Max Ernst studied philosophy and psychology in Bonn and was interested in the alternative realities experienced by the insane. This painting may have been inspired by the psychoanalyst Sigmund
Freud's study of the delusions of a paranoiac, Daniel Paul Schreber. Freud identified Schreber's fantasy of becoming a woman as a 'castration complex'. The central image of two pairs of legs refers
to Schreber's hermaphroditic desires.
The back of this picture is inscribed with a mysterious and enigmatic prose poem, which can be translated as follows: OF THIS MEN SHALL KNOW NOTHING
Ernst had studied philosophy and psychology at the University of Bonn from 1909 to 1914. In 1913 he had read Freud's The Interpretation of Dreams and Wit and its Relation to the Unconscious and took so much interest in these subjects that he wanted at one time to be a psychiatrist. Andre Breton, whom he first met in 1921, had also long been interested in psychoanalysis: he had been a medical student from 1913 at the Sorbonne and in the First World War had served from 1915 as a medical assistant, first at the neurological centre in Nantes and then from 1917 at the psychiatric centre at Saint-Dizier.
The crescent (yellow and like a parachute) prevents the little whistle falling to the ground. This whistle, because people are taking notice of it, thinks it is climbing to the sun.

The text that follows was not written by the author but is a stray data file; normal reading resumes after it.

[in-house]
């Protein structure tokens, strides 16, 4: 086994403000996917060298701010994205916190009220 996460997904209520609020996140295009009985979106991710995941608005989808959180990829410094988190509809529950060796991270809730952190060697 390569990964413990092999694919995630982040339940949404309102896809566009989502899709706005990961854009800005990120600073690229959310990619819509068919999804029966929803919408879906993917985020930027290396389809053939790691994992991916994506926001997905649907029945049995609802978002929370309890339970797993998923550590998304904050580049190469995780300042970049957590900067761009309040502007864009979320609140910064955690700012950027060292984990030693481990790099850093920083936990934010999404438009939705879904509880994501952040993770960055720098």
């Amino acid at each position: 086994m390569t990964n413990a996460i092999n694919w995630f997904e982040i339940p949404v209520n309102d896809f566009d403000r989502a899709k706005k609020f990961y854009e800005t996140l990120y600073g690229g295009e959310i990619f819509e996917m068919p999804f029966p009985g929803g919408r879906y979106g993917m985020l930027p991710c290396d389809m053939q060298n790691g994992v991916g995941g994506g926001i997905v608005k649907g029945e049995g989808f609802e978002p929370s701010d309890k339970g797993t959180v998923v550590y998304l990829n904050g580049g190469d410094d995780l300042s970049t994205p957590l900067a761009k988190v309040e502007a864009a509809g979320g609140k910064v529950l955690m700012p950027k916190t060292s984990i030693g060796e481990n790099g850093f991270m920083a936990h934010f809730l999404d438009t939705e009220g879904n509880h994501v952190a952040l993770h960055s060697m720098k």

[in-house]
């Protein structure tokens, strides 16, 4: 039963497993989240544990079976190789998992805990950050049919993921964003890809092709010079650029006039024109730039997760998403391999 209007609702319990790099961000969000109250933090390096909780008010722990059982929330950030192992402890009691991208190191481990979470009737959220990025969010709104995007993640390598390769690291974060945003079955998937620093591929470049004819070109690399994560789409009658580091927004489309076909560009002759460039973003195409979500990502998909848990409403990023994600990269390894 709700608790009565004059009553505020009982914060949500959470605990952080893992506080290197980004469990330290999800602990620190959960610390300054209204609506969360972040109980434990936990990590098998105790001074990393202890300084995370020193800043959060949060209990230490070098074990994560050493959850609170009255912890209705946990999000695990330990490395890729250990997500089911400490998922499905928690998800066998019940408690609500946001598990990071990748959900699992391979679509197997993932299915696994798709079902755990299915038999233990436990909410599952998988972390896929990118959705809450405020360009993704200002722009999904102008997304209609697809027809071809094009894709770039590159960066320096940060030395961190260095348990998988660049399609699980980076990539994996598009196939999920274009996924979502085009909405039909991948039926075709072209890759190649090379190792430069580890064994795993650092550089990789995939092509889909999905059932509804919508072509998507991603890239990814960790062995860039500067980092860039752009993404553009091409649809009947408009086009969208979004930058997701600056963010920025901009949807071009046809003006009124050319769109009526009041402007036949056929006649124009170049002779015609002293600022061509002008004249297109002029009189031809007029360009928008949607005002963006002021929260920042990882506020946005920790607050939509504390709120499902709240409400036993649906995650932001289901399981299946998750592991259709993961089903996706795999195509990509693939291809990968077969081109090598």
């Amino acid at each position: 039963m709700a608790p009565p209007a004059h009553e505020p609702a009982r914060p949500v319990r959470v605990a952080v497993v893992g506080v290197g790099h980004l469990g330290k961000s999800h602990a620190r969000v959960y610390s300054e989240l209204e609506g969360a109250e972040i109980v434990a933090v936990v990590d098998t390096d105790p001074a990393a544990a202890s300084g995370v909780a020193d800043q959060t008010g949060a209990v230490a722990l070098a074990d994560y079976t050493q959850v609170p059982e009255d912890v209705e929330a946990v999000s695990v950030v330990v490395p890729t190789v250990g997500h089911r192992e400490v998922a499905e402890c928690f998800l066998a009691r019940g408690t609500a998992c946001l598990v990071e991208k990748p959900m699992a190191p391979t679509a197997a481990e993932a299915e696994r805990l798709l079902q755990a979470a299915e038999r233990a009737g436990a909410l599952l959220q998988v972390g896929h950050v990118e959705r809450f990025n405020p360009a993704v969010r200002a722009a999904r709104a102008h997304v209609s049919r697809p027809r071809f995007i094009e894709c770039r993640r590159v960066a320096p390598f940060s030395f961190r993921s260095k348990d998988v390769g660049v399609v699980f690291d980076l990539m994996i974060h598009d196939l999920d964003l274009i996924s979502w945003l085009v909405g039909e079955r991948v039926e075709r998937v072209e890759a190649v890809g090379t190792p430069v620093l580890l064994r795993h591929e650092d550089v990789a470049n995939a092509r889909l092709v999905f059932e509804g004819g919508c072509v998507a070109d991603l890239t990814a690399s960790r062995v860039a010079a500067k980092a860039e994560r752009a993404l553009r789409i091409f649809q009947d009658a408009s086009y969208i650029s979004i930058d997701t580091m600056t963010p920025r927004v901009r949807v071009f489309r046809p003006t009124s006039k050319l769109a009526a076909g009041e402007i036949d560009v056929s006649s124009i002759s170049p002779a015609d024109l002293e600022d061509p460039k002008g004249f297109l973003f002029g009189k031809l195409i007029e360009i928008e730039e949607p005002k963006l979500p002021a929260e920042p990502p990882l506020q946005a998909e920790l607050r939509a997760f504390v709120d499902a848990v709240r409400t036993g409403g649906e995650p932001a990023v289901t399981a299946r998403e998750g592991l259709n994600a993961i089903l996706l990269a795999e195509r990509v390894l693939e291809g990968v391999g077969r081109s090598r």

The sun is divided into two so that it can spin better.
The model is stretched out in a dreaming pose. The right leg is bent (a pleasant exact movement).
The hand hides the earth. Through this movement the earth takes on the importance of a sexual organ.
The picture is curious because of its symmetry. The two sexes balance one another.
Max Ernst confirmed in February 1970 that this poem was written by himself. It is followed by a dedication to Andre Breton, to whom he gave this picture.
At the top of the painting there is a mysterious 'sun'. From it rays descend to circling astral bodies - 'the earth' (covered by a disembodied hand) with attendant planets. Above, the lower halves of a man and woman copulate in space. An upturned 'crescent moon'/'parachute' supports a 'little whistle'. From an arid desert of viscera and stones rise two strange protuberances, strongly suggestive of ambi-sexual phalli. All this takes on a distinctly Freudian character.